Biceps Tendon Tear at the Elbow

Elbow Article by Dr. Darren R Keiser MD

The biceps muscle is in the front of your upper arm. It helps you bend your elbow and rotate your forearm. It also helps keep your shoulder stable.

Tendons attach muscles to bones. Your biceps tendons attach the biceps muscle to bones in the shoulder and in the elbow. If you tear the biceps tendon at the elbow, you will lose strength in your arm and be unable to forcefully turn your arm from palm down to palm up.

Once torn, the biceps tendon at the elbow will not grow back to the bone and heal. Other arm muscles make it possible to bend the elbow fairly well without the biceps. However, they cannot fulfill all the functions, especially the motion of rotating the forearm from palm down to palm up. This is called supination. Significant, permanent weakness during supination will occur if this tendon is not surgically repaired.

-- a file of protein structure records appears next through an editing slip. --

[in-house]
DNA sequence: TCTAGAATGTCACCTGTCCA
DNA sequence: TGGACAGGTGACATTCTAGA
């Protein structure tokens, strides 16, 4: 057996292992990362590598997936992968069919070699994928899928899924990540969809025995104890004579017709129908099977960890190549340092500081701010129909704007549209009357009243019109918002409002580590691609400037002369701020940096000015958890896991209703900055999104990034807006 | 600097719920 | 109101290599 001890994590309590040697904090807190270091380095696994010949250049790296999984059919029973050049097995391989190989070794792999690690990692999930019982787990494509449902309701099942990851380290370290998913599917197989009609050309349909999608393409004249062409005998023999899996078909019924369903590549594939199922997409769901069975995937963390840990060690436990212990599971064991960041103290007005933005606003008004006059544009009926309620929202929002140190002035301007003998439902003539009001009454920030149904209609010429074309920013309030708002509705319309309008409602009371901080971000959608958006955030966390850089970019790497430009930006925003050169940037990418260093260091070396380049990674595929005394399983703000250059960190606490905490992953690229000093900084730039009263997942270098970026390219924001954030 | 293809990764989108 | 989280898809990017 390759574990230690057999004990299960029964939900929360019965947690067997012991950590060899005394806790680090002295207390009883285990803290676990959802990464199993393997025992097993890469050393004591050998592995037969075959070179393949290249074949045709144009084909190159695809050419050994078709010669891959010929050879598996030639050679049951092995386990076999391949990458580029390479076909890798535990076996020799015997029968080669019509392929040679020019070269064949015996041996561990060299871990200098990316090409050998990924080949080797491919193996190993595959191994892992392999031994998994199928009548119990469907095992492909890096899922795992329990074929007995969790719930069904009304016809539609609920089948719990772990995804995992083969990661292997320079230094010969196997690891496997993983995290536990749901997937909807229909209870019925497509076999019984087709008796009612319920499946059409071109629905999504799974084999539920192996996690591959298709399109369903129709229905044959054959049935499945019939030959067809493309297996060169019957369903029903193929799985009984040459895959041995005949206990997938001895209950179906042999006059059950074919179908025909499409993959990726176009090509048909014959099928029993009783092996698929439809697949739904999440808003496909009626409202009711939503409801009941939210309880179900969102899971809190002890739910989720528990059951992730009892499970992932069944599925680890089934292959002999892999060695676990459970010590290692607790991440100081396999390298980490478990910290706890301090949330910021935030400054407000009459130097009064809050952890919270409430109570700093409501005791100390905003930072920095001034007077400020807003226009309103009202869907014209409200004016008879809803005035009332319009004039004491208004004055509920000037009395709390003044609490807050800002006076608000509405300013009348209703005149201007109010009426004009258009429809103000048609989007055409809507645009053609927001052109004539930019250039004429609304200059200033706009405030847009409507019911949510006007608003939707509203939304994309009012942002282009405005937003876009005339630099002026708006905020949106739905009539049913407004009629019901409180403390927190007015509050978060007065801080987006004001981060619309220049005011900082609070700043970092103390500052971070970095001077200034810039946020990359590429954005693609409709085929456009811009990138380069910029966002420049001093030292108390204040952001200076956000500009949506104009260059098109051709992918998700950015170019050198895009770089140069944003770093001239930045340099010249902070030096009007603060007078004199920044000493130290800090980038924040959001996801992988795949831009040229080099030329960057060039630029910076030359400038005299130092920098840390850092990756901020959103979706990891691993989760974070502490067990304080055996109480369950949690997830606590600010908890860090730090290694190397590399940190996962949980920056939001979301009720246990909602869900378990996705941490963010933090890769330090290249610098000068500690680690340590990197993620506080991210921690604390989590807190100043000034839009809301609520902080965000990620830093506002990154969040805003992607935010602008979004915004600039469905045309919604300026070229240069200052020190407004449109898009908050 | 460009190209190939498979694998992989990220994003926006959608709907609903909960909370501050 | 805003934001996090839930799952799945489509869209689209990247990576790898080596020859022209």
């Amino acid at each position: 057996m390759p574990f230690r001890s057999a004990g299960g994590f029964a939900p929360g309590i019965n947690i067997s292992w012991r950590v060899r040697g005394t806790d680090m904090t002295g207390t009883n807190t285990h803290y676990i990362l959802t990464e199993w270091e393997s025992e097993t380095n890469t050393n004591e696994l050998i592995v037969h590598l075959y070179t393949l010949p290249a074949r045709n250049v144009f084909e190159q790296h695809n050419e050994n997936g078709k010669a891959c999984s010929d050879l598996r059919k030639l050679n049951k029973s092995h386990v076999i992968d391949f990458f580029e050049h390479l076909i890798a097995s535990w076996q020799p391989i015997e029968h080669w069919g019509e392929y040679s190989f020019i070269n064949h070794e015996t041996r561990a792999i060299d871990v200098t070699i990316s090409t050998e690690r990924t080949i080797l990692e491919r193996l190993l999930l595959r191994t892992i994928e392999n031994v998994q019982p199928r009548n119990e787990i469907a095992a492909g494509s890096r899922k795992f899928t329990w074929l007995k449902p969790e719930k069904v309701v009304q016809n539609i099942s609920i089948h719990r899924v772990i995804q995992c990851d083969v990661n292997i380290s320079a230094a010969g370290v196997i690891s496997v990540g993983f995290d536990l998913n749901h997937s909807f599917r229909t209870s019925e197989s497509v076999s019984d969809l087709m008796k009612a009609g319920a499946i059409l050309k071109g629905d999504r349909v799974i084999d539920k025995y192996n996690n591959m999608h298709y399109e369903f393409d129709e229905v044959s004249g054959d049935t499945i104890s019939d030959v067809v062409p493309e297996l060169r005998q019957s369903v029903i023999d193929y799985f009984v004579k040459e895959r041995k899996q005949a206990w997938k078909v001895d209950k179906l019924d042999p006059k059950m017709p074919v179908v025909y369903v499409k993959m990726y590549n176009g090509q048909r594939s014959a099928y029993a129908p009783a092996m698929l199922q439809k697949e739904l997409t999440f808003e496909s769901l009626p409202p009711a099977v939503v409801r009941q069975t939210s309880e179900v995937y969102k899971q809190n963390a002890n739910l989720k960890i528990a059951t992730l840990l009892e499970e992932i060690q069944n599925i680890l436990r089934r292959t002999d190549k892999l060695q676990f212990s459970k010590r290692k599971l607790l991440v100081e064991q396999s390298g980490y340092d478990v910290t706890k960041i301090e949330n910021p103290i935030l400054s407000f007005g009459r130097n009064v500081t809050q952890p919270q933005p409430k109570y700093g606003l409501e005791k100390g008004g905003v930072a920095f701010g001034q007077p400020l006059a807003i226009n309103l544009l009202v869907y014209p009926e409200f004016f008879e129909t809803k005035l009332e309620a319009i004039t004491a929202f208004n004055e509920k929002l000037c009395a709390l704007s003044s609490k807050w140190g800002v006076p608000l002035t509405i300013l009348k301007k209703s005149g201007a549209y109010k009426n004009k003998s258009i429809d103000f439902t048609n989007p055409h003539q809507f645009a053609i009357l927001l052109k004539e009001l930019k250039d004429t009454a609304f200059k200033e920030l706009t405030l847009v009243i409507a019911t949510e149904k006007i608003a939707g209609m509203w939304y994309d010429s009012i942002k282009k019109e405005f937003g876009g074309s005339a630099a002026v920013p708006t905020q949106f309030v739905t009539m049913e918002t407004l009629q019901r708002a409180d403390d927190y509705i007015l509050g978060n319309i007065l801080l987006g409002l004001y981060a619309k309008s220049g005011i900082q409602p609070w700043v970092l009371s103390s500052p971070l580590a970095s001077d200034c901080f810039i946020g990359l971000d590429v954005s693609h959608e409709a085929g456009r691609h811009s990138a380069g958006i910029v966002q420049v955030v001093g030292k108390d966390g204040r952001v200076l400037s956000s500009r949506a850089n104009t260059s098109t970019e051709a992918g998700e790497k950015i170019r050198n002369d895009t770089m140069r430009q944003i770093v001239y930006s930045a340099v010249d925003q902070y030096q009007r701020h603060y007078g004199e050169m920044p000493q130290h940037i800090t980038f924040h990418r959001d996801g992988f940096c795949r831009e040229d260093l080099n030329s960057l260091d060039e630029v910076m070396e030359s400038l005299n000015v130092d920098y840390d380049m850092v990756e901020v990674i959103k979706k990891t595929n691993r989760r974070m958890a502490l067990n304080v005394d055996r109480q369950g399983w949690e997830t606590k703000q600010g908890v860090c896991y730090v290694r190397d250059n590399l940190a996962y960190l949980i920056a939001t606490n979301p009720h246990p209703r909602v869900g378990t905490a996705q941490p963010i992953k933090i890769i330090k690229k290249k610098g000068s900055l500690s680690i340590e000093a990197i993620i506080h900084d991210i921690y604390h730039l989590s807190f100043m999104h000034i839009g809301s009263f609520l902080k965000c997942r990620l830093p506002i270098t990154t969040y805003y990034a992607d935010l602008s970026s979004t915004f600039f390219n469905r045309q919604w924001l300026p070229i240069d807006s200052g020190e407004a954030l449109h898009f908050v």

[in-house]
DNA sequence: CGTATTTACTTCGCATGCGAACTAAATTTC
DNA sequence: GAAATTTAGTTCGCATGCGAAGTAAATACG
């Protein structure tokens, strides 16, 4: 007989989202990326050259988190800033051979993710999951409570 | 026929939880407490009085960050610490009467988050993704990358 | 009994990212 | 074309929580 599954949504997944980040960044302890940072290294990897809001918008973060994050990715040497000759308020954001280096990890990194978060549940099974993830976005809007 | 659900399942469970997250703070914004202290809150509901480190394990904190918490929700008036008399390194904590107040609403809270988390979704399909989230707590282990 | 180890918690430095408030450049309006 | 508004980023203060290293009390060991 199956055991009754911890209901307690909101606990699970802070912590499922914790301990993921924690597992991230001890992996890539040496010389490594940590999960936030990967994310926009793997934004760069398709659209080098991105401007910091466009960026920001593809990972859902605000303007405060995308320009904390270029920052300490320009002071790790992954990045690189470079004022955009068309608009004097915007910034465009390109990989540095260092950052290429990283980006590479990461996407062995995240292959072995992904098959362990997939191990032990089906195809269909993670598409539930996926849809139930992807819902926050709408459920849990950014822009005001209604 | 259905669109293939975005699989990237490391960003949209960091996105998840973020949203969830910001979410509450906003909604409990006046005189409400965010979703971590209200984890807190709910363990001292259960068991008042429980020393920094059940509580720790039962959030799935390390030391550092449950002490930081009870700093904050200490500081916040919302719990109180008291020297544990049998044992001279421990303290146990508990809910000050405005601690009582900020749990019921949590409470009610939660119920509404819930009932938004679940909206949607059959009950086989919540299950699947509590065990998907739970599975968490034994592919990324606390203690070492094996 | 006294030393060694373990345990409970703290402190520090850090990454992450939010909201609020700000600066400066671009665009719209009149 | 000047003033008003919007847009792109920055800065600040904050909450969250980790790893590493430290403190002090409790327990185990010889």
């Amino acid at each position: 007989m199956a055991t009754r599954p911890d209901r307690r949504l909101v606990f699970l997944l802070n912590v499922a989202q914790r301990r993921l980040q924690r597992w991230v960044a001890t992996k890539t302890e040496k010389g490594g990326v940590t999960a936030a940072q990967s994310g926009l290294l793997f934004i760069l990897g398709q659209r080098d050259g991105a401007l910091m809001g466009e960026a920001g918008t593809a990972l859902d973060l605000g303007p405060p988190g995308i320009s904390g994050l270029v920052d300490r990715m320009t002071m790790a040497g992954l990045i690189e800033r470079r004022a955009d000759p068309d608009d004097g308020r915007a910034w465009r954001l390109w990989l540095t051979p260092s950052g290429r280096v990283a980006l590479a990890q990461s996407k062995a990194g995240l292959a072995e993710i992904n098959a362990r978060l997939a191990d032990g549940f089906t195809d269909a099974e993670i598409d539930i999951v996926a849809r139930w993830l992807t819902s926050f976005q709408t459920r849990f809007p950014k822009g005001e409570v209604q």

Anatomy

The biceps has two tendons that attach the muscle to the bone in the shoulder and one tendon that attaches at the elbow. The tendon at the elbow is also called the distal biceps tendon. It attaches to the radial tuberosity. This is a small bump on one of the bones in your forearm (radius) near your elbow joint.

Description

tear of distal biceps tendon in elbowBiceps tendon tears can be either partial or complete.

Partial tears. These tears do not completely sever the tendon.

Complete tears. A complete tear will split the tendon into two pieces.

In most cases, tears of the distal biceps tendon are complete. This means that the entire muscle is detached from the bone and pulled toward the shoulder. Distal biceps tendon rupture is equally likely in the dominant and non-dominant arm.

Other arm muscles can substitute for the injured tendon, usually resulting in full motion and reasonable function. Left without surgical repair, however, the injured arm will have a 30% to 40% decrease in strength, mainly in twisting the forearm (supination). Rupture of the biceps tendon at the elbow is unusual. It occurs in only one to two people per 100,000 each year, and rarely in women.

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Article URL: http://orthoinfo.aaos.org/topic.cfm?topic=A00376&webid=2FDDE053